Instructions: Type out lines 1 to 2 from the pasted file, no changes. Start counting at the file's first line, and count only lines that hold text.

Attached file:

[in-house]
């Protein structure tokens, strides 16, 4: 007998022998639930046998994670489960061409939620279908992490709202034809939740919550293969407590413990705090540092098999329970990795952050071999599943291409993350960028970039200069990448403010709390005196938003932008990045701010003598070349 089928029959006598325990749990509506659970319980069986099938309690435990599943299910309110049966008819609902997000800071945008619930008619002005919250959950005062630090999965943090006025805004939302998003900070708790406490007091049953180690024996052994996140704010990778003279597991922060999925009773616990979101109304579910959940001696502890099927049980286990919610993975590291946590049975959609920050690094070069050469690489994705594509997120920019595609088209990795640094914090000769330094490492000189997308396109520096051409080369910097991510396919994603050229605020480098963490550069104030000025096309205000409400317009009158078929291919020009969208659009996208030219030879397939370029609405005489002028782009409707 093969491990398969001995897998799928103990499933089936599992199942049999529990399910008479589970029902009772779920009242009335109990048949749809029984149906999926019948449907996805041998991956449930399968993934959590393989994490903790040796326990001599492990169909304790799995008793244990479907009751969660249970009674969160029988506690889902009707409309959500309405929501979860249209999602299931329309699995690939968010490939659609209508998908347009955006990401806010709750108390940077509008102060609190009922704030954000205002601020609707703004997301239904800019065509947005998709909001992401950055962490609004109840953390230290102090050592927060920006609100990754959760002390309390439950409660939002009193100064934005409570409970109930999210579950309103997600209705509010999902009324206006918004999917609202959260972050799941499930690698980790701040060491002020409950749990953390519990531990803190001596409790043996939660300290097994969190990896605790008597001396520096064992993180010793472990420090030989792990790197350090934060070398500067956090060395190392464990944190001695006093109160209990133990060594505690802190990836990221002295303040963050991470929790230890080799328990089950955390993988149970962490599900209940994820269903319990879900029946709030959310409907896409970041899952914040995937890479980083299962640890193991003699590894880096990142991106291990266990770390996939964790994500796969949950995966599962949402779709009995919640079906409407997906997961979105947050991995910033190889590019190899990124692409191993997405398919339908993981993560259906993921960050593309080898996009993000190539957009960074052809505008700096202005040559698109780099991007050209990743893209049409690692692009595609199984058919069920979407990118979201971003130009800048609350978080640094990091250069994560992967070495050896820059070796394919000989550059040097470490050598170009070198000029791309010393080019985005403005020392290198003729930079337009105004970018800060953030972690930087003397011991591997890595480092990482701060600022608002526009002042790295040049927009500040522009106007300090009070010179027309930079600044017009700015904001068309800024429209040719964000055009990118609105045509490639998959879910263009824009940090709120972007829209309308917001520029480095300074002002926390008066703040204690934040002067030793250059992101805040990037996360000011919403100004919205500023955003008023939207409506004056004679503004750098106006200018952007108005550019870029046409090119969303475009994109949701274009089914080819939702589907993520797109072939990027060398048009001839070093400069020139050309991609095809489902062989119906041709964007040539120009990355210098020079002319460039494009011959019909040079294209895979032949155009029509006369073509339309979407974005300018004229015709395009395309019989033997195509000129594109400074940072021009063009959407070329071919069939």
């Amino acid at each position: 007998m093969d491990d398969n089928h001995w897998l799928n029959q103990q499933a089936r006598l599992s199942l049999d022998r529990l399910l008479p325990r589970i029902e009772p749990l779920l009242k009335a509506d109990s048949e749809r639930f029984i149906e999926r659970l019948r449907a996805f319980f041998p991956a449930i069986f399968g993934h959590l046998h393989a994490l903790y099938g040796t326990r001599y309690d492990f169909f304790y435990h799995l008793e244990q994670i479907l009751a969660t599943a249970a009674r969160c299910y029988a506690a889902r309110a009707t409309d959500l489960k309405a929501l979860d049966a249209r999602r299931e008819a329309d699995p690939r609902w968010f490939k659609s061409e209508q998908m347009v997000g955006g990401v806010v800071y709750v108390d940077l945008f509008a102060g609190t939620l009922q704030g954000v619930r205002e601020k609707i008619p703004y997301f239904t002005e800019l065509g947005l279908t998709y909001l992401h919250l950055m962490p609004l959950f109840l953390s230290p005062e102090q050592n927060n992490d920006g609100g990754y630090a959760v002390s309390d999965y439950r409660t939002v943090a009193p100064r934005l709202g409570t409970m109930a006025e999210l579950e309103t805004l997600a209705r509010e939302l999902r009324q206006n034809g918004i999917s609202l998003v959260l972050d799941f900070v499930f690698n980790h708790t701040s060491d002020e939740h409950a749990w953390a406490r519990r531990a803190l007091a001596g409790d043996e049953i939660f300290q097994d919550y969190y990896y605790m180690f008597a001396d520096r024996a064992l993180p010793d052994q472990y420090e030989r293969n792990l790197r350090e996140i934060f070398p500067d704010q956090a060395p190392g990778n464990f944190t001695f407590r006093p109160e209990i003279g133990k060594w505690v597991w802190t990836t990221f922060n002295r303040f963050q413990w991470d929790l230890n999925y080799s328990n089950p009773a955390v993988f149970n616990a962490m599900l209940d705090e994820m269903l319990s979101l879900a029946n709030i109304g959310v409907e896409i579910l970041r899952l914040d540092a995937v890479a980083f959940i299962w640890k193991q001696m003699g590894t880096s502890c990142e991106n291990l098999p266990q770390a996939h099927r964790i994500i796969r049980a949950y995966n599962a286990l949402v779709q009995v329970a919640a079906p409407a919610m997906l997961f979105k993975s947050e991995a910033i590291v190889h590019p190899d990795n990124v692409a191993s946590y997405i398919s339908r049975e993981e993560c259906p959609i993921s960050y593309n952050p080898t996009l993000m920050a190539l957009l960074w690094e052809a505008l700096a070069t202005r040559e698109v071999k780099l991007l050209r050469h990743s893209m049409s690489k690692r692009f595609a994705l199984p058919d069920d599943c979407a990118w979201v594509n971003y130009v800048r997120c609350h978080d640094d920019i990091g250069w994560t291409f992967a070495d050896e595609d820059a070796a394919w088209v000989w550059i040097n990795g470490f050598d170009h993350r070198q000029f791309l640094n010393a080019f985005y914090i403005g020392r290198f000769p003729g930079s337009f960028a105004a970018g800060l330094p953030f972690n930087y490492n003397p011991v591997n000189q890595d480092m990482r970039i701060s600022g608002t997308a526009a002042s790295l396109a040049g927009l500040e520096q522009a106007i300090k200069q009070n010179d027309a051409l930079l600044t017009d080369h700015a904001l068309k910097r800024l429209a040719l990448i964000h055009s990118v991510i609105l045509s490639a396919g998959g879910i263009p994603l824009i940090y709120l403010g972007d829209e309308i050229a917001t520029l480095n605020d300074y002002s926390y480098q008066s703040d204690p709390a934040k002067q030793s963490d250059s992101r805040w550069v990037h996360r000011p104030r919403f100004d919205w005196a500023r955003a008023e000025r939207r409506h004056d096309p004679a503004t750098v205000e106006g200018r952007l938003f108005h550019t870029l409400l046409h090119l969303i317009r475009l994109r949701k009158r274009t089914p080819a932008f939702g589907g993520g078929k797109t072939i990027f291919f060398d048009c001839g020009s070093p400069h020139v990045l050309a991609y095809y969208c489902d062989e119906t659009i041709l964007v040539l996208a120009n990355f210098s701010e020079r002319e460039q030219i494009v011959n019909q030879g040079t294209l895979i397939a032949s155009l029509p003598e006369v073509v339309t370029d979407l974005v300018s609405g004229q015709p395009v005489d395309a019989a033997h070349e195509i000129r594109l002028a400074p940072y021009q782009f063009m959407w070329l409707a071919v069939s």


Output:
[in-house]
């Protein structure tokens, strides 16, 4: 007998022998639930046998994670489960061409939620279908992490709202034809939740919550293969407590413990705090540092098999329970990795952050071999599943291409993350960028970039200069990448403010709390005196938003932008990045701010003598070349 089928029959006598325990749990509506659970319980069986099938309690435990599943299910309110049966008819609902997000800071945008619930008619002005919250959950005062630090999965943090006025805004939302998003900070708790406490007091049953180690024996052994996140704010990778003279597991922060999925009773616990979101109304579910959940001696502890099927049980286990919610993975590291946590049975959609920050690094070069050469690489994705594509997120920019595609088209990795640094914090000769330094490492000189997308396109520096051409080369910097991510396919994603050229605020480098963490550069104030000025096309205000409400317009009158078929291919020009969208659009996208030219030879397939370029609405005489002028782009409707 093969491990398969001995897998799928103990499933089936599992199942049999529990399910008479589970029902009772779920009242009335109990048949749809029984149906999926019948449907996805041998991956449930399968993934959590393989994490903790040796326990001599492990169909304790799995008793244990479907009751969660249970009674969160029988506690889902009707409309959500309405929501979860249209999602299931329309699995690939968010490939659609209508998908347009955006990401806010709750108390940077509008102060609190009922704030954000205002601020609707703004997301239904800019065509947005998709909001992401950055962490609004109840953390230290102090050592927060920006609100990754959760002390309390439950409660939002009193100064934005409570409970109930999210579950309103997600209705509010999902009324206006918004999917609202959260972050799941499930690698980790701040060491002020409950749990953390519990531990803190001596409790043996939660300290097994969190990896605790008597001396520096064992993180010793472990420090030989792990790197350090934060070398500067956090060395190392464990944190001695006093109160209990133990060594505690802190990836990221002295303040963050991470929790230890080799328990089950955390993988149970962490599900209940994820269903319990879900029946709030959310409907896409970041899952914040995937890479980083299962640890193991003699590894880096990142991106291990266990770390996939964790994500796969949950995966599962949402779709009995919640079906409407997906997961979105947050991995910033190889590019190899990124692409191993997405398919339908993981993560259906993921960050593309080898996009993000190539957009960074052809505008700096202005040559698109780099991007050209990743893209049409690692692009595609199984058919069920979407990118979201971003130009800048609350978080640094990091250069994560992967070495050896820059070796394919000989550059040097470490050598170009070198000029791309010393080019985005403005020392290198003729930079337009105004970018800060953030972690930087003397011991591997890595480092990482701060600022608002526009002042790295040049927009500040522009106007300090009070010179027309930079600044017009700015904001068309800024429209040719964000055009990118609105045509490639998959879910263009824009940090709120972007829209309308917001520029480095300074002002926390008066703040204690934040002067030793250059992101805040990037996360000011919403100004919205500023955003008023939207409506004056004679503004750098106006200018952007108005550019870029046409090119969303475009994109949701274009089914080819939702589907993520797109072939990027060398048009001839070093400069020139050309991609095809489902062989119906041709964007040539120009990355210098020079002319460039494009011959019909040079294209895979032949155009029509006369073509339309979407974005300018004229015709395009395309019989033997195509000129594109400074940072021009063009959407070329071919069939």